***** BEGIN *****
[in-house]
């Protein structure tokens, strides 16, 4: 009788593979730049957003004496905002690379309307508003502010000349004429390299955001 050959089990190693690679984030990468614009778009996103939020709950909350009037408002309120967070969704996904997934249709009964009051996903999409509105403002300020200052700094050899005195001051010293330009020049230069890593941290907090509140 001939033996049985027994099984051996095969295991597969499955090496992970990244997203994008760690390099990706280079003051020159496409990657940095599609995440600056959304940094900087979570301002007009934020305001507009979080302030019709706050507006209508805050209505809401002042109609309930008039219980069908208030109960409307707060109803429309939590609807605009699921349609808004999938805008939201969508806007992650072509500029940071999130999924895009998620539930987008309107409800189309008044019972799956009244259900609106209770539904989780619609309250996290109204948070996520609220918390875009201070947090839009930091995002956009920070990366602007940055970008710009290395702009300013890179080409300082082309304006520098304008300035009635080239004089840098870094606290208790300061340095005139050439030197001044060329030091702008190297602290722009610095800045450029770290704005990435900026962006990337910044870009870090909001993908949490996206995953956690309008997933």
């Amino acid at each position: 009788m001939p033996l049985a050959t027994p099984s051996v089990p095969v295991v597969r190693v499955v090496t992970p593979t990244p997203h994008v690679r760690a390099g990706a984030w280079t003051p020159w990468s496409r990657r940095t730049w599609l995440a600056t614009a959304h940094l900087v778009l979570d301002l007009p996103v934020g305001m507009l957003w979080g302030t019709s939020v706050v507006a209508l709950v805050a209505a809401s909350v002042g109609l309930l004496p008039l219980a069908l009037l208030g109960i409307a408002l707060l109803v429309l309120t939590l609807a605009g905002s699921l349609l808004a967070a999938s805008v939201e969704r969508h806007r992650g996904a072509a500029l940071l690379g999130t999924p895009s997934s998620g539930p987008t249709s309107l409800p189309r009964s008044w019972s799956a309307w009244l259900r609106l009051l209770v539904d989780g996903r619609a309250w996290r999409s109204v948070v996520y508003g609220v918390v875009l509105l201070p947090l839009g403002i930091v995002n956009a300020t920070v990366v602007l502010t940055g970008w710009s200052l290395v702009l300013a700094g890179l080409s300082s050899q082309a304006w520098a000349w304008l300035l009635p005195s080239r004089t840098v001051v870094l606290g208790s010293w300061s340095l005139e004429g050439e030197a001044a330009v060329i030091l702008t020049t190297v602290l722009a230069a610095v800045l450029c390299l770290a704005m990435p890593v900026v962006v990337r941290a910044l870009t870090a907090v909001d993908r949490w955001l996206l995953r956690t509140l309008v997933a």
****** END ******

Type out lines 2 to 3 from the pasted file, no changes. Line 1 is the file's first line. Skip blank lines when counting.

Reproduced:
């Protein structure tokens, strides 16, 4: 009788593979730049957003004496905002690379309307508003502010000349004429390299955001 050959089990190693690679984030990468614009778009996103939020709950909350009037408002309120967070969704996904997934249709009964009051996903999409509105403002300020200052700094050899005195001051010293330009020049230069890593941290907090509140 001939033996049985027994099984051996095969295991597969499955090496992970990244997203994008760690390099990706280079003051020159496409990657940095599609995440600056959304940094900087979570301002007009934020305001507009979080302030019709706050507006209508805050209505809401002042109609309930008039219980069908208030109960409307707060109803429309939590609807605009699921349609808004999938805008939201969508806007992650072509500029940071999130999924895009998620539930987008309107409800189309008044019972799956009244259900609106209770539904989780619609309250996290109204948070996520609220918390875009201070947090839009930091995002956009920070990366602007940055970008710009290395702009300013890179080409300082082309304006520098304008300035009635080239004089840098870094606290208790300061340095005139050439030197001044060329030091702008190297602290722009610095800045450029770290704005990435900026962006990337910044870009870090909001993908949490996206995953956690309008997933």
């Amino acid at each position: 009788m001939p033996l049985a050959t027994p099984s051996v089990p095969v295991v597969r190693v499955v090496t992970p593979t990244p997203h994008v690679r760690a390099g990706a984030w280079t003051p020159w990468s496409r990657r940095t730049w599609l995440a600056t614009a959304h940094l900087v778009l979570d301002l007009p996103v934020g305001m507009l957003w979080g302030t019709s939020v706050v507006a209508l709950v805050a209505a809401s909350v002042g109609l309930l004496p008039l219980a069908l009037l208030g109960i409307a408002l707060l109803v429309l309120t939590l609807a605009g905002s699921l349609l808004a967070a999938s805008v939201e969704r969508h806007r992650g996904a072509a500029l940071l690379g999130t999924p895009s997934s998620g539930p987008t249709s309107l409800p189309r009964s008044w019972s799956a309307w009244l259900r609106l009051l209770v539904d989780g996903r619609a309250w996290r999409s109204v948070v996520y508003g609220v918390v875009l509105l201070p947090l839009g403002i930091v995002n956009a300020t920070v990366v602007l502010t940055g970008w710009s200052l290395v702009l300013a700094g890179l080409s300082s050899q082309a304006w520098a000349w304008l300035l009635p005195s080239r004089t840098v001051v870094l606290g208790s010293w300061s340095l005139e004429g050439e030197a001044a330009v060329i030091l702008t020049t190297v602290l722009a230069a610095v800045l450029c390299l770290a704005m990435p890593v900026v962006v990337r941290a910044l870009t870090a907090v909001d993908r949490w955001l996206l995953r956690t509140l309008v997933a």